OBJECTIVE: To estimate the risk of adverse birth and neonatal outcome, and miscarriage in women who used sulfamethizole during pregnancy. METHODS: The association between use of sulfamethizole and adverse birth and neonatal outcome was investigated in a case-control and a cohort study in Denmark. We used data from the Prescription Database, the Birth Registry and the Hospital Discharge Registry in North Jutland County to study any association between sulfamethizole use and first recorded miscarriage. The cohort analysis included 3484 women who received a prescription for sulfamethizole from 30 days before conception to date of delivery, and 60175 women who did not use a sulphonamide-containing drug during pregnancy or 30 days before conception. The case-control analysis included 3347 women who had a miscarriage, of whom 90 had taken sulfamethizole, and 22599 primiparous controls who had a live birth. RESULTS: Among women who received prescriptions for sulfamethizole, adjusted odds ratios and 95% confidence intervals for adverse birth outcome were: malformation 1.17 (0.95-1.43); low birth weight 0.69 (0.49-0.98); pre-term birth 1.12 (0.97-1.30); stillbirth 1.02 (0.61-1.68); neonatal jaundice 1.14 (0.38-3.46); and for receiving a prescription for sulfamethizole within 1 week before miscarriage 1.66 (0.92-2.99). CONCLUSIONS: We found no increased risk of congenital malformation, stillbirth or pre-term birth, and no association between use of sulfamethizole late in pregnancy and risk of neonatal jaundice. There was an increased risk of miscarriage after exposure to sulfamethizole during the week before miscarriage, but further studies are needed to evaluate whether this increased risk is causal.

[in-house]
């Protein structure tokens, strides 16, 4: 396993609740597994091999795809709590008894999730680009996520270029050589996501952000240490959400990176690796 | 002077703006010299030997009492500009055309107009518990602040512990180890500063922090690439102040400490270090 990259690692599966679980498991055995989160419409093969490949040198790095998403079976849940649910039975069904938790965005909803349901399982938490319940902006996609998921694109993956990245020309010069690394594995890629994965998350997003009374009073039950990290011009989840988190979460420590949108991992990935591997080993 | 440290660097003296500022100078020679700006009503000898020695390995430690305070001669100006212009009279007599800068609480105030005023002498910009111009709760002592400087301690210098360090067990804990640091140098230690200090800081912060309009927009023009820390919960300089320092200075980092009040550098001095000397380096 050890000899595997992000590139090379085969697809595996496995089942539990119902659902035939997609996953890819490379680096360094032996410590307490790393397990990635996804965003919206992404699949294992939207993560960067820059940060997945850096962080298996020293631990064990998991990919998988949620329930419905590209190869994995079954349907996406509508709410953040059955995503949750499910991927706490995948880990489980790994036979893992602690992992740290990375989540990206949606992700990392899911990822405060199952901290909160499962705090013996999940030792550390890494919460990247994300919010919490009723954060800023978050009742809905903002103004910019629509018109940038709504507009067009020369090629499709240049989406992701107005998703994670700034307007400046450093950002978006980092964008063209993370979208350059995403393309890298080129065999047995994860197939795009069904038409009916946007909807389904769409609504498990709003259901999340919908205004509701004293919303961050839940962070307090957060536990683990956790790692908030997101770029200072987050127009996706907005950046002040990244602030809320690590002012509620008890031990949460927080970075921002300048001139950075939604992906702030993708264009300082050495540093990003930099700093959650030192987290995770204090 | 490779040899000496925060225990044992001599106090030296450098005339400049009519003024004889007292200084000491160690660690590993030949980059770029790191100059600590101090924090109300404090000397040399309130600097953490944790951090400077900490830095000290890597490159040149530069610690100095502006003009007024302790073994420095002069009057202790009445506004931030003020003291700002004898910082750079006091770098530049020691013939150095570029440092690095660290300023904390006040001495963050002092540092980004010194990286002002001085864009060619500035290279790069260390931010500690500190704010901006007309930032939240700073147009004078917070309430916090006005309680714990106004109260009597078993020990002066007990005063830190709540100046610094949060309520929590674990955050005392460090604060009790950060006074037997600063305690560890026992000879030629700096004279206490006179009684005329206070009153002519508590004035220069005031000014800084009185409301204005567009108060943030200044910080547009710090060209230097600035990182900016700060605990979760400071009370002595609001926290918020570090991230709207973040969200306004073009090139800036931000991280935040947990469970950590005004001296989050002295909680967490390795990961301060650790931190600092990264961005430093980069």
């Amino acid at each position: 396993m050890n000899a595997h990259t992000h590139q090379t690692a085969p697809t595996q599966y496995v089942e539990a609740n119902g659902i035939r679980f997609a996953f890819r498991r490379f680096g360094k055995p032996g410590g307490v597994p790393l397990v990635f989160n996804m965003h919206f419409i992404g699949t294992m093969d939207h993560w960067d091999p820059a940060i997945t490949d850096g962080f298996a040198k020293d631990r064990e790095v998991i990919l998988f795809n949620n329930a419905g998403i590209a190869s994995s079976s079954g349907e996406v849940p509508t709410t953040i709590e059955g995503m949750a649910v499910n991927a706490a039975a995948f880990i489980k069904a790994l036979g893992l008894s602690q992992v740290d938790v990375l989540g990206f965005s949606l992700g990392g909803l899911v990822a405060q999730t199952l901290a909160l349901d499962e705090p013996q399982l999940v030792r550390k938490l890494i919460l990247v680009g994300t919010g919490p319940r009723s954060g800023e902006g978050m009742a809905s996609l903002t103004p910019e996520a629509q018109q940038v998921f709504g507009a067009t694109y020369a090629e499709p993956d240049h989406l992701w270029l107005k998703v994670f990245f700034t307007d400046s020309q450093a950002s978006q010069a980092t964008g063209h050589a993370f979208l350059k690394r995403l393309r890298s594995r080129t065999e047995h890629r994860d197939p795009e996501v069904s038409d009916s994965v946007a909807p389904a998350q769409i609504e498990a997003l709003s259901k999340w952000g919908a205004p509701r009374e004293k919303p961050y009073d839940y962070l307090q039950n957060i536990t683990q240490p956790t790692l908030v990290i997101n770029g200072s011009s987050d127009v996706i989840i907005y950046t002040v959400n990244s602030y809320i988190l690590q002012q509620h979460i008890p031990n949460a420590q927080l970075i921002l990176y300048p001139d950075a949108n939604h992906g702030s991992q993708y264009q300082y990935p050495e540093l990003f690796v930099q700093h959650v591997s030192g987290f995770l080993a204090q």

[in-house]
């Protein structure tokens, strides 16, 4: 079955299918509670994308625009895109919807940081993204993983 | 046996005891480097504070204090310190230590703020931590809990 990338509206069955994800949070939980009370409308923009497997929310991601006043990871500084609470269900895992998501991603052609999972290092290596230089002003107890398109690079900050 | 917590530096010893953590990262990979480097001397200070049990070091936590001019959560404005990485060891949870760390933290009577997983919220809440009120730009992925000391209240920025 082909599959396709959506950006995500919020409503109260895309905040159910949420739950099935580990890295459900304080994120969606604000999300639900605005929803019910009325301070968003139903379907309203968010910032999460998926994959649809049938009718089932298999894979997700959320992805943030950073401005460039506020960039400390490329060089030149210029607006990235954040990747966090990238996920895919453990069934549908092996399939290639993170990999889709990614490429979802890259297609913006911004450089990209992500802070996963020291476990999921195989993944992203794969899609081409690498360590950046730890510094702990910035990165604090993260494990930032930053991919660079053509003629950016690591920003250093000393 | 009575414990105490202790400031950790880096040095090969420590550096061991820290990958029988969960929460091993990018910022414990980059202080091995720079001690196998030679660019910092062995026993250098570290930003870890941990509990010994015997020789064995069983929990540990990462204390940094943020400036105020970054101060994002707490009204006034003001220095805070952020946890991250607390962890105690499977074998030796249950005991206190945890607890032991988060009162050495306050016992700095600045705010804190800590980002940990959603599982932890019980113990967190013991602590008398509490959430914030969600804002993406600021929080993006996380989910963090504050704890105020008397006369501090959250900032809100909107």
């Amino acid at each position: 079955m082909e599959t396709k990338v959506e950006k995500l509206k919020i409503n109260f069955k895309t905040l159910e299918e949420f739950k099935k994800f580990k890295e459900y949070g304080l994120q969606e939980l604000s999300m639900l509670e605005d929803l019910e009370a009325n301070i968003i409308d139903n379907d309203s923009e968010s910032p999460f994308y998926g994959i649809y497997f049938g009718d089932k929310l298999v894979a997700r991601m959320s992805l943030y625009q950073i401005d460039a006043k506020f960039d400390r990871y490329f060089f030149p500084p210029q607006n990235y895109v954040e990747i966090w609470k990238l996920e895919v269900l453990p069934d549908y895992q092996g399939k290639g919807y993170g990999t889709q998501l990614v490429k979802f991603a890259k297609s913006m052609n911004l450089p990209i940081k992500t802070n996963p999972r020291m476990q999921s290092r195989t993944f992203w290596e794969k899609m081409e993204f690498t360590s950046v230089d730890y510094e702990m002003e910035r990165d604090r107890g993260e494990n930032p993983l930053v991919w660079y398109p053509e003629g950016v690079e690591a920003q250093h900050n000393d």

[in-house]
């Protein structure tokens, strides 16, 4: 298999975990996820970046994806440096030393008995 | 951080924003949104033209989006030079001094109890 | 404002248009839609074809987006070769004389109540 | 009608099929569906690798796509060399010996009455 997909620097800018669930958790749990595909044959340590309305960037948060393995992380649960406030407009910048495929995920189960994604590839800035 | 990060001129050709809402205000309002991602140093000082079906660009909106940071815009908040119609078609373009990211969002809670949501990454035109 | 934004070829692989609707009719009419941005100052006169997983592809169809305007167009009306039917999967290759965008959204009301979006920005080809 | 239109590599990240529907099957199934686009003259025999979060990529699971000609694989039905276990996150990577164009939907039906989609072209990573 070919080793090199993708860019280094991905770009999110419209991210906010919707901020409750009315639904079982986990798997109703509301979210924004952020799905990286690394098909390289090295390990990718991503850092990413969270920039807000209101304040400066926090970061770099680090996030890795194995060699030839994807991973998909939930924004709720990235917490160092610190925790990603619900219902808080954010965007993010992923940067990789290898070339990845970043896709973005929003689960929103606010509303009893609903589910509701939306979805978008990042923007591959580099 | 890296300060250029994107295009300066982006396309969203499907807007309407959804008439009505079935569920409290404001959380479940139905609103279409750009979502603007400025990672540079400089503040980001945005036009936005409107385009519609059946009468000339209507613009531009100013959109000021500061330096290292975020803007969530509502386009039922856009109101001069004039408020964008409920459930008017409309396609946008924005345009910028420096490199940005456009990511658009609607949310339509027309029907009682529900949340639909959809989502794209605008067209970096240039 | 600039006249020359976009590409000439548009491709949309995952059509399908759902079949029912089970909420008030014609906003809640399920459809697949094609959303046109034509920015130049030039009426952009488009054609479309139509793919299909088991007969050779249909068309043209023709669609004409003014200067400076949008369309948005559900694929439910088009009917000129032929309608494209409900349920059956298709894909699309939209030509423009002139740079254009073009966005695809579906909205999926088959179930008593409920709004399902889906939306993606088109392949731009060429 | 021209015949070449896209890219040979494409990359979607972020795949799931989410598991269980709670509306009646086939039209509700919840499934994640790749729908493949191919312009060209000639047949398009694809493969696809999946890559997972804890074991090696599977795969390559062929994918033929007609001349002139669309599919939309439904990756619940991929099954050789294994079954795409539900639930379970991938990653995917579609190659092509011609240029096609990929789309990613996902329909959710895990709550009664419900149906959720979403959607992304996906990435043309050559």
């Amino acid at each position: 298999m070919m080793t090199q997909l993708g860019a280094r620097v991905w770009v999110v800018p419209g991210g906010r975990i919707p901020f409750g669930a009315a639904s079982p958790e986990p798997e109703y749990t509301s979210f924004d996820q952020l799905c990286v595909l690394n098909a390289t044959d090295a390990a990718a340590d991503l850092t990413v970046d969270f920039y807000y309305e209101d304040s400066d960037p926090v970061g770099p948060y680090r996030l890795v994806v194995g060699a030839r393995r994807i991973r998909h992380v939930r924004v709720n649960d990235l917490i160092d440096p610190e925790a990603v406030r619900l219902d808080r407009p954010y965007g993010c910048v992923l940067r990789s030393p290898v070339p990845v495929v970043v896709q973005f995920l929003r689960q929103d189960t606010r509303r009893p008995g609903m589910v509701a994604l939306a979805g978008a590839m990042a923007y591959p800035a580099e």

BACKGROUND: Recent studies have shown that women with Chlamydia trachomatis-positive test results worry about their future fertility. GOAL: The goal of this study was to give women infected with C. trachomatis a fertility prognosis by analyzing ectopic pregnancies and birth rates STUDY DESIGN: An historical follow-up study in a cohort of 22,264 women tested for the infection was conducted. RESULTS: Cox regression analysis with time-dependent covariates showed that women with at least 1 C. trachomatis-positive test result had a lower incidence rate of ectopic pregnancy than women with negative test results only (adjusted hazard ratio, 0.55; 95% confidence interval [CI], 0.31-0.96). We found comparable birth rates in the 2 groups (adjusted hazard ratio, 0.92; 95% CI, 0.84-1.00). CONCLUSIONS: Counseling of women with a C. trachomatis-positive test result should emphasize the benefit of detection and treatment of the infection in terms of future morbidity.
Preventive health checks may identify individuals with an unhealthy lifestyle and motivate them to change behaviour. However, knowledge about the impact of the different components included in preventive health checks is deficient. The aim of this trial is to evaluate whether including cardiorespiratory fitness testing in preventive health checks 1) increases cardiorespiratory fitness level and motivation to change physical activity behaviour and 2) reduces physical inactivity prevalence and improves self-rated health compared with preventive health checks without fitness testing.
An open-label, household-cluster, randomized controlled trial with a two-group parallel design is used. The trial is embedded in a population-based health promotion program, "Check your Health Preventive Program", in which all 30-49 year-old citizens in a Danish municipality are offered a preventive health check. In each arm of the trial, 750 citizens will be recruited (1,500 in total). The primary outcome is cardiorespiratory fitness level assessed by submaximal cycle ergometer testing after one year. An intermediate outcome is the percentage of participants increasing motivation for physical activity behaviour change between baseline and two-weeks follow-up assessed using the Transtheoretical Model's stages of change. Secondary outcomes include changes from baseline to one-year follow-up in physical inactivity prevalence measured by a modified version of the questions developed by Saltin and Grimby, and in self-rated health measures using the Short-Form 12, Health Survey, version 2.